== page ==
The event horizon is predicted to generate particles from the quantum vacuum, an effect that bridges three areas of physics—general relativity, quantum mechanics and thermodynamics. The quantum radiation of real black holes is too feeble to be detectable, but black-hole analogues may probe several aspects of quantum black holes. In this paper, we explain in simple terms some of the motivations behind the study of artificial black holes.
1. Astrophysical black holes
It is quite remarkable that some laboratory experiments on Earth may test elusive aspects of astrophysics. Probably the best example is the quantum physics of the black hole. Classical black holes are strictly black: nothing, not even light, can escape. However, according to quantum physics, the black hole spontaneously emits particles (Hawking 1974, 1975; Birrell & Davies 1984; Brout et al. 1995a). These particles are virtual particles of the quantum vacuum that materialize at the horizon of the black hole: the vacuum resembles a sea of particle and antiparticle pairs that are continuously created and annihilated. When a particle has the misfortune of being created at one side of the horizon while leaving its partner on the other side, the pair can no longer annihilate each other and is forced to materialize. This explanation is of course only a cartoon picture and not a quantitative physical model: it explains why particle creation is possible at horizons, but it is not suitable to make a quantitative prediction of the particle flux. Calculations (Hawking 1974, 1975; Birrell & Davies 1984; Brout et al. 1995a) show that the black hole emits black-body radiation, in thermal equilibrium, with the temperature(1.1)where G is the gravitational constant; kB is Boltzmann's constant; c is the speed of light in vacuum; M is the mass of the black hole; and R is the Schwarzschild radius. Both the spectrum and the quantum statistics of the radiation are consistent with the thermal prediction (1.1) first made by Hawking (1974). This is a remarkable and mysterious result: it is simple and universal; it connects the physics of the very small quantum mechanics characterized by ℏ, to the physics of the very large general relativity with G and thermodynamics with kB. It implies that the black hole has an entropy (Bekenstein 1973), a celebrated relationship that has been frequently used as a benchmark for potential quantum theories of gravity, such as superstring theory (Green et al. 1987) and loop quantum gravity (Rovelli 1998).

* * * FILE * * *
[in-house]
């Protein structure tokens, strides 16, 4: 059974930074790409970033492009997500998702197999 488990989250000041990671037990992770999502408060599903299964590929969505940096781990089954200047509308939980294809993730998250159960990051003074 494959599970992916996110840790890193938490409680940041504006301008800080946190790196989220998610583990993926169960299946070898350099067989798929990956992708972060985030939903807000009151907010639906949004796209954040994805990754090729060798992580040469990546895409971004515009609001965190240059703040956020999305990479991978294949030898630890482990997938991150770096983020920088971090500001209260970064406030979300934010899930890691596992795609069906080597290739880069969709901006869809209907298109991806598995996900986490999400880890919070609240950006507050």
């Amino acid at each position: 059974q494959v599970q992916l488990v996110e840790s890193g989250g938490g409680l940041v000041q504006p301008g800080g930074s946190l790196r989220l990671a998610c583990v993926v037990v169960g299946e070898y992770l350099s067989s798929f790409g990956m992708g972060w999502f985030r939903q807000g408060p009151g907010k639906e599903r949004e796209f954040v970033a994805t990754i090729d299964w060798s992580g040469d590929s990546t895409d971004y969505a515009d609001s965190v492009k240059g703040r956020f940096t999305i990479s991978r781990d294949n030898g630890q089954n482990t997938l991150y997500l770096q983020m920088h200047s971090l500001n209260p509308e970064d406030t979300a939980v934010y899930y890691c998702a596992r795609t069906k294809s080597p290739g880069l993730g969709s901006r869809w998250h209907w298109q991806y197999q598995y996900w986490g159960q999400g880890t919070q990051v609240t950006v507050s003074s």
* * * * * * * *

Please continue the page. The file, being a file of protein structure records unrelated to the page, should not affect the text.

The problem is that it appears to be extremely difficult to observe Hawking's effect in astrophysics, as one can see from a simple estimation of the temperature (1.1). The characteristic frequency ω of the radiation is c/(4πR); therefore, the characteristic wavelength 8π2R is approximately two orders of magnitude larger than the Schwarzschild radius. A solar-mass black hole with R≈3×103 m emits an electromagnetic Planck spectrum peaked at wavelengths of hundreds of kilometres. It is very cold indeed, with a Hawking temperature of approximately 6×10−8 K, much below the cosmic microwave background. Smaller black holes radiate stronger, for a simple reason: in our cartoon picture, the particles are separated by tidal forces. Smaller black holes need to reach the central singularity in a smaller distance and therefore have higher gravity gradients at their horizons.
2. Artificial black holes
In the laboratory we can make small things. However, with present technology, we cannot create real black holes. What we can make are artificial black holes (Novello et al. 2002; Volovik 2003; Unruh & Schützhold 2007), objects that are analogue models of black holes. Most proposals for artificial black holes are based on the simple idea (Unruh 1981; Visser 1998; Volovik 2003) illustrated in figure 1. Imagine a moving medium, say a river, with variable speed. This river represents gravity. Consider waves propagating in the moving medium. The waves are dragged by the medium; co-propagating waves move faster and counter-propagating waves are slowed down. Suppose that at some point the river exceeds the speed of the waves. Clearly, beyond this point no counter-propagating wave would be able to propagate upstream. The point where the moving medium matches the wave velocity is a horizon. In the first practical demonstration of a horizon (Rousseaux et al. 2008), water waves in a narrow channel were sent against the current. The simple analogy between gravity and moving media is surprisingly accurate and universal; for example, the propagation of sound in moving fluids is exactly equivalent to the propagation of scalar waves in general relativity, as was first noted by Moncrief (1980) and shortly later by Unruh (1981). Most other candidates for artificial black holes are based on variations of this idea.